The backlash started early Monday morning on Fox & Friends, where, just five minutes past the 6 a.m. hour, the hosts began to lay into what they viewed as inappropriate thematic material for the most-watched television event of the year.
While Steve Doocy thought Coldplay was just OK and Bruno Mars was “fantastic,” he telegraphed his point by noting that Beyoncé “was in there too.”
“I couldn’t really make out what Beyoncé was saying,” host Brian Kilmeade added after the show aired some footage of her performance. “But at the end, we find out Beyoncé dressed up in a tribute to the Black Panthers, went to a Malcolm X formation. And the song, the lyrics, which I couldn’t make out a syllable, were basically telling cops to stop shooting blacks!”
“I’ve got to be honest with you, I had no idea when this was going on,” Anna Kooiman added, before Doocy explained to her that “Formation” has quickly become a “rallying cry for the Black Lives Matter movement.”
Even more apoplectic in a subsequent segment was former New York City Mayor Rudy Giuliani, who was brought on to talk about the New Hampshire primary, but couldn’t help but weigh in on the halftime show first.
“I think it was outrageous,” Giuliani said. “The halftime show I thought was ridiculous anyway. I don’t know what the heck it was. A bunch of people bouncing around and all strange things. It was terrible.”
“This is football, not Hollywood,” he continued, “and I thought it was really outrageous that she used it as a platform to attack police officers who are the people who protect her and protect us, and keep us alive. And what we should be doing in the African-American community, and all communities, is build up respect for police officers.”
Giuliani called for “decent, wholesome entertainment” during the Super Bowl, which, as he pointed out, is watched by “middle America.” In his view, the halftime show should not be “used as a platform to attack the people who put their lives at risk to save us.”
Since none of the hosts could quite make out what Beyoncé was saying, it was primarily the sight of dozens of black women dancing in costumes that were vaguely reminiscent of Black Panther uniforms that had them up in arms. However, the imagery put forward by the singer during the Super Bowl was far less overt than that what she included in the music video for the song released on Saturday.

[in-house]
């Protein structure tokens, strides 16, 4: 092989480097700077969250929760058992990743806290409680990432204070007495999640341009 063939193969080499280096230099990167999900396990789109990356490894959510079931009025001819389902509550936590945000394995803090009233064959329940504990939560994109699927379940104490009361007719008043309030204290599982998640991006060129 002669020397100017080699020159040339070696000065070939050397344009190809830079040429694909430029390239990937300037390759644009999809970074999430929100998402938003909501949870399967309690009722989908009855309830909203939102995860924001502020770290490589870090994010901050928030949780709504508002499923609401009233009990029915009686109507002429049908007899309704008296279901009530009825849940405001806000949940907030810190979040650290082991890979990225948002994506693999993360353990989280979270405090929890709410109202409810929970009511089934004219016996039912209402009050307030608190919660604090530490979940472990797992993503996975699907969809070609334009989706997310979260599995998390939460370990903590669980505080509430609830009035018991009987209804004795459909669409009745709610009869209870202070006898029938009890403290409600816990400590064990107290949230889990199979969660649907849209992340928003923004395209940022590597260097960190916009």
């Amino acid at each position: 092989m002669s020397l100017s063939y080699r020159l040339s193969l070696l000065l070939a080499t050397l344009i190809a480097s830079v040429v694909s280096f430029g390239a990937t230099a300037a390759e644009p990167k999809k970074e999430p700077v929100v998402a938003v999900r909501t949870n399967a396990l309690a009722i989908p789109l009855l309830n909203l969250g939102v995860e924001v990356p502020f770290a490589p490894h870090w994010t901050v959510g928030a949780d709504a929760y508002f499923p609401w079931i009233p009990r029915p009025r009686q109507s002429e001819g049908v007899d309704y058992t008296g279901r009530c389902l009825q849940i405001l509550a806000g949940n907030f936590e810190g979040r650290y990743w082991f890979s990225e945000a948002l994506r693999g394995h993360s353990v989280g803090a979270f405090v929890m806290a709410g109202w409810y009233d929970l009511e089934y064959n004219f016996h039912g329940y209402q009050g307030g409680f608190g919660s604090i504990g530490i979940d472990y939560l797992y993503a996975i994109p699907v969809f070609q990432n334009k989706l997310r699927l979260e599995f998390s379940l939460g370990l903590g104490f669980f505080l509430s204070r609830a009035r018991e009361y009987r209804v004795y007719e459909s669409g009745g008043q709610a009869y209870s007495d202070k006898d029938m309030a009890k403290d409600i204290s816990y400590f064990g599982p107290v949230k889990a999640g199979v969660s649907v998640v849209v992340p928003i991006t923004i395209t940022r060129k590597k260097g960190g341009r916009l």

For much of the video, Beyoncé can be seen singing atop a sinking police car. More striking is a shot of a young black boy dancing in front on a row of police officers in riot gear with their hands in the air. “Stop shooting us” is scrawled in graffiti on the wall.
Lyrically, the song is more about general empowerment and does not include direct references to Black Lives Matter. However, it does contain lines like this: “My daddy Alabama, Momma Louisiana. You mix that negro with that Creole make a Texas bama, I like my baby hair, with baby hair and afros, I like my negro nose with Jackson Five nostrils.”
That passage did not sit well with conservative pundit Michelle Malkin, who tweeted out this reaction during the show:
Meanwhile, Breitbart News responded Monday afternoon with an exhaustive rundown of the various black power references in the Super Bowl performance, concluding with an argument that Beyoncé owes her success to the “capitalist system the leftist Black Lives Matter movement is intent on destroying.”
Over on Fox Business, Stuart Varney asked, “Is there anything in America which can exclude race? I mean, why is race brought into the halftime show at a Super Bowl game, why?” And not to be outdone, Rush Limbaugh said her performance was "representative of the cultural decay and the political decay and the social rot that is befalling our country.”
Beyoncé’s war with conservative media has been going on for years at this point. Fox News host Bill O’Reilly has long blamed her and husband Jay Z for promoting “gangsta culture.” Mike Huckabee, who is likely headed back to Fox after his latest failed bid for the presidency, called Beyoncé’s lyrics “mental poison” in his recent book and wondered if Jay Z “is arguably crossing the line from husband to pimp by exploiting his wife as a sex object?”
One “conservative” who resisted the chance to be outraged? Donald Trump. Compared to his own life, he found everything about last night’s big game “boring.”